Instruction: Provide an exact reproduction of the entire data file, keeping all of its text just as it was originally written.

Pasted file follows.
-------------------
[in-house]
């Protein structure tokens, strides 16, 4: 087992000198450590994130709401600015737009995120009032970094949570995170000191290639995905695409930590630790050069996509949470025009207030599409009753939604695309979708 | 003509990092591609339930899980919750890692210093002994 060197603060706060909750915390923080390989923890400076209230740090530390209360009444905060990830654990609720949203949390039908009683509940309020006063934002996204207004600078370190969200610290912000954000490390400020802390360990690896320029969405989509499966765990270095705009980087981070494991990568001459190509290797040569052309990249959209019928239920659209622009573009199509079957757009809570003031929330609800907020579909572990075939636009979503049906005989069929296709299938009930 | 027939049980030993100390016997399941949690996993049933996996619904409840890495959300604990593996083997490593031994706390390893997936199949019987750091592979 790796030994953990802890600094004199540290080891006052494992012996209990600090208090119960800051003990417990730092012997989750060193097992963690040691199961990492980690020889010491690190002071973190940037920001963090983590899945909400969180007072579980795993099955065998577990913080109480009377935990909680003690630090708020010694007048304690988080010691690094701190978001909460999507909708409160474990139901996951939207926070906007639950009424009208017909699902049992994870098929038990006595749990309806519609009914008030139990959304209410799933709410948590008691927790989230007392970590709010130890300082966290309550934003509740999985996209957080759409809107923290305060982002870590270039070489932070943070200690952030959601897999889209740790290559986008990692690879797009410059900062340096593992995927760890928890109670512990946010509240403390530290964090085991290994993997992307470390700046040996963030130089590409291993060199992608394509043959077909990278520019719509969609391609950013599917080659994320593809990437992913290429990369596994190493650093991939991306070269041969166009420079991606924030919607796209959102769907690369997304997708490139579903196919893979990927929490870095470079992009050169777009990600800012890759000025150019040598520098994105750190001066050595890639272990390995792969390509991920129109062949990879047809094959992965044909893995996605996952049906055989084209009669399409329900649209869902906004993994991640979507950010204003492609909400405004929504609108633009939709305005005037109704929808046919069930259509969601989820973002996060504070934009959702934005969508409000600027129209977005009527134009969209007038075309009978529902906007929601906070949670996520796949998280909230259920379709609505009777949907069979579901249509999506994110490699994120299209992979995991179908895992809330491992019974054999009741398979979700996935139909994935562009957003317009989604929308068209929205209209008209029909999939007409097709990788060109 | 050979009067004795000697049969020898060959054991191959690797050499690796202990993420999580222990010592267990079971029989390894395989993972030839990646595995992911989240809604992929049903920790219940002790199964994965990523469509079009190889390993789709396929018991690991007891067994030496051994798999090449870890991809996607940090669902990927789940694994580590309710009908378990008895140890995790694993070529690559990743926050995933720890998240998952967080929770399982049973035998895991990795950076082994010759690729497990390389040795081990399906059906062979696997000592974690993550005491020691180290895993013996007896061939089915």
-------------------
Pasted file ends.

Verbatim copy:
[in-house]
């Protein structure tokens, strides 16, 4: 087992000198450590994130709401600015737009995120009032970094949570995170000191290639995905695409930590630790050069996509949470025009207030599409009753939604695309979708 | 003509990092591609339930899980919750890692210093002994 060197603060706060909750915390923080390989923890400076209230740090530390209360009444905060990830654990609720949203949390039908009683509940309020006063934002996204207004600078370190969200610290912000954000490390400020802390360990690896320029969405989509499966765990270095705009980087981070494991990568001459190509290797040569052309990249959209019928239920659209622009573009199509079957757009809570003031929330609800907020579909572990075939636009979503049906005989069929296709299938009930 | 027939049980030993100390016997399941949690996993049933996996619904409840890495959300604990593996083997490593031994706390390893997936199949019987750091592979 790796030994953990802890600094004199540290080891006052494992012996209990600090208090119960800051003990417990730092012997989750060193097992963690040691199961990492980690020889010491690190002071973190940037920001963090983590899945909400969180007072579980795993099955065998577990913080109480009377935990909680003690630090708020010694007048304690988080010691690094701190978001909460999507909708409160474990139901996951939207926070906007639950009424009208017909699902049992994870098929038990006595749990309806519609009914008030139990959304209410799933709410948590008691927790989230007392970590709010130890300082966290309550934003509740999985996209957080759409809107923290305060982002870590270039070489932070943070200690952030959601897999889209740790290559986008990692690879797009410059900062340096593992995927760890928890109670512990946010509240403390530290964090085991290994993997992307470390700046040996963030130089590409291993060199992608394509043959077909990278520019719509969609391609950013599917080659994320593809990437992913290429990369596994190493650093991939991306070269041969166009420079991606924030919607796209959102769907690369997304997708490139579903196919893979990927929490870095470079992009050169777009990600800012890759000025150019040598520098994105750190001066050595890639272990390995792969390509991920129109062949990879047809094959992965044909893995996605996952049906055989084209009669399409329900649209869902906004993994991640979507950010204003492609909400405004929504609108633009939709305005005037109704929808046919069930259509969601989820973002996060504070934009959702934005969508409000600027129209977005009527134009969209007038075309009978529902906007929601906070949670996520796949998280909230259920379709609505009777949907069979579901249509999506994110490699994120299209992979995991179908895992809330491992019974054999009741398979979700996935139909994935562009957003317009989604929308068209929205209209008209029909999939007409097709990788060109 | 050979009067004795000697049969020898060959054991191959690797050499690796202990993420999580222990010592267990079971029989390894395989993972030839990646595995992911989240809604992929049903920790219940002790199964994965990523469509079009190889390993789709396929018991690991007891067994030496051994798999090449870890991809996607940090669902990927789940694994580590309710009908378990008895140890995790694993070529690559990743926050995933720890998240998952967080929770399982049973035998895991990795950076082994010759690729497990390389040795081990399906059906062979696997000592974690993550005491020691180290895993013996007896061939089915």